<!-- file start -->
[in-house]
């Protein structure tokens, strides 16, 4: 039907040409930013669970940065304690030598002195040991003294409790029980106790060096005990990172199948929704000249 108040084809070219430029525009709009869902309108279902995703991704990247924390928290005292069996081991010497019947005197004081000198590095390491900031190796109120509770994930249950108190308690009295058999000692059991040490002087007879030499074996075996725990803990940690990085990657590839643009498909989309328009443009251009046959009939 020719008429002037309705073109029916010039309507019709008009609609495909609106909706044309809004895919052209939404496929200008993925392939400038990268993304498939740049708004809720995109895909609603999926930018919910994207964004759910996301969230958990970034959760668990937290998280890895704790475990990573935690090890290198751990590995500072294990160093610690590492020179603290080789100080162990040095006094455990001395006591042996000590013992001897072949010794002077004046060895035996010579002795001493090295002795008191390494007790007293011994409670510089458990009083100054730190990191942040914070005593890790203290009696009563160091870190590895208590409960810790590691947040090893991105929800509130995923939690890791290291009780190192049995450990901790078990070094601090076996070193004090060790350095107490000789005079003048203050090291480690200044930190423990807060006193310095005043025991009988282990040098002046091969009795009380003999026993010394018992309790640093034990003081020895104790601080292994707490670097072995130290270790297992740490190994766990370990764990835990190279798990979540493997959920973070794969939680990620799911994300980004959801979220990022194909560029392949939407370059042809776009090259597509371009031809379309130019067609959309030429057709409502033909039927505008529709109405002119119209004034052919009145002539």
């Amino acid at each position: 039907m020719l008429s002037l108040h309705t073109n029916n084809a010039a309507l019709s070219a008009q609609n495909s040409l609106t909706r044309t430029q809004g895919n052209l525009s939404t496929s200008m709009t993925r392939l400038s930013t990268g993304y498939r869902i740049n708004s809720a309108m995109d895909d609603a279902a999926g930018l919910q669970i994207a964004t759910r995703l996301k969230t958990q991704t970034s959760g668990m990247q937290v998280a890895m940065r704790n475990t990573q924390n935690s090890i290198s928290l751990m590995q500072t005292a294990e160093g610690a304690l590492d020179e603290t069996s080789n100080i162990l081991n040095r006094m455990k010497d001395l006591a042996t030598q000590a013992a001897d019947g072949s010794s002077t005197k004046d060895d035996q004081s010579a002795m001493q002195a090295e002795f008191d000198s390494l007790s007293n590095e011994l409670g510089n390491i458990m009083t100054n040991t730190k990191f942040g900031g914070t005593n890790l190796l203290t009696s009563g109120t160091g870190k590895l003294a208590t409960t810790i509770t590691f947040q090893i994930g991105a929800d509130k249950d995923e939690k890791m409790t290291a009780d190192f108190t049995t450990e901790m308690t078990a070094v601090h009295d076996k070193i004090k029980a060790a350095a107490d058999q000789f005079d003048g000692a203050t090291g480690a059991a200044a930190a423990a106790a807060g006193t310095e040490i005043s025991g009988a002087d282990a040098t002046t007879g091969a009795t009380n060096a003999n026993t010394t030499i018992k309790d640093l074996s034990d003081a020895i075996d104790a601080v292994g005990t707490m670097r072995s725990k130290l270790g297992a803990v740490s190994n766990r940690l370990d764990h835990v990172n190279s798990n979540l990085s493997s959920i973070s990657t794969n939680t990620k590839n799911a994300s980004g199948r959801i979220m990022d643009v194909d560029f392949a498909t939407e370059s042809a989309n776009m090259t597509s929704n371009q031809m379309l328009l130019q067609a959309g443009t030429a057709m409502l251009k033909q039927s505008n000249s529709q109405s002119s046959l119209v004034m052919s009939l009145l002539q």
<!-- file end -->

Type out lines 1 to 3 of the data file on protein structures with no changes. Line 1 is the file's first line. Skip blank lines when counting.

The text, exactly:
[in-house]
């Protein structure tokens, strides 16, 4: 039907040409930013669970940065304690030598002195040991003294409790029980106790060096005990990172199948929704000249 108040084809070219430029525009709009869902309108279902995703991704990247924390928290005292069996081991010497019947005197004081000198590095390491900031190796109120509770994930249950108190308690009295058999000692059991040490002087007879030499074996075996725990803990940690990085990657590839643009498909989309328009443009251009046959009939 020719008429002037309705073109029916010039309507019709008009609609495909609106909706044309809004895919052209939404496929200008993925392939400038990268993304498939740049708004809720995109895909609603999926930018919910994207964004759910996301969230958990970034959760668990937290998280890895704790475990990573935690090890290198751990590995500072294990160093610690590492020179603290080789100080162990040095006094455990001395006591042996000590013992001897072949010794002077004046060895035996010579002795001493090295002795008191390494007790007293011994409670510089458990009083100054730190990191942040914070005593890790203290009696009563160091870190590895208590409960810790590691947040090893991105929800509130995923939690890791290291009780190192049995450990901790078990070094601090076996070193004090060790350095107490000789005079003048203050090291480690200044930190423990807060006193310095005043025991009988282990040098002046091969009795009380003999026993010394018992309790640093034990003081020895104790601080292994707490670097072995130290270790297992740490190994766990370990764990835990190279798990979540493997959920973070794969939680990620799911994300980004959801979220990022194909560029392949939407370059042809776009090259597509371009031809379309130019067609959309030429057709409502033909039927505008529709109405002119119209004034052919009145002539």
């Amino acid at each position: 039907m020719l008429s002037l108040h309705t073109n029916n084809a010039a309507l019709s070219a008009q609609n495909s040409l609106t909706r044309t430029q809004g895919n052209l525009s939404t496929s200008m709009t993925r392939l400038s930013t990268g993304y498939r869902i740049n708004s809720a309108m995109d895909d609603a279902a999926g930018l919910q669970i994207a964004t759910r995703l996301k969230t958990q991704t970034s959760g668990m990247q937290v998280a890895m940065r704790n475990t990573q924390n935690s090890i290198s928290l751990m590995q500072t005292a294990e160093g610690a304690l590492d020179e603290t069996s080789n100080i162990l081991n040095r006094m455990k010497d001395l006591a042996t030598q000590a013992a001897d019947g072949s010794s002077t005197k004046d060895d035996q004081s010579a002795m001493q002195a090295e002795f008191d000198s390494l007790s007293n590095e011994l409670g510089n390491i458990m009083t100054n040991t730190k990191f942040g900031g914070t005593n890790l190796l203290t009696s009563g109120t160091g870190k590895l003294a208590t409960t810790i509770t590691f947040q090893i994930g991105a929800d509130k249950d995923e939690k890791m409790t290291a009780d190192f108190t049995t450990e901790m308690t078990a070094v601090h009295d076996k070193i004090k029980a060790a350095a107490d058999q000789f005079d003048g000692a203050t090291g480690a059991a200044a930190a423990a106790a807060g006193t310095e040490i005043s025991g009988a002087d282990a040098t002046t007879g091969a009795t009380n060096a003999n026993t010394t030499i018992k309790d640093l074996s034990d003081a020895i075996d104790a601080v292994g005990t707490m670097r072995s725990k130290l270790g297992a803990v740490s190994n766990r940690l370990d764990h835990v990172n190279s798990n979540l990085s493997s959920i973070s990657t794969n939680t990620k590839n799911a994300s980004g199948r959801i979220m990022d643009v194909d560029f392949a498909t939407e370059s042809a989309n776009m090259t597509s929704n371009q031809m379309l328009l130019q067609a959309g443009t030429a057709m409502l251009k033909q039927s505008n000249s529709q109405s002119s046959l119209v004034m052919s009939l009145l002539q």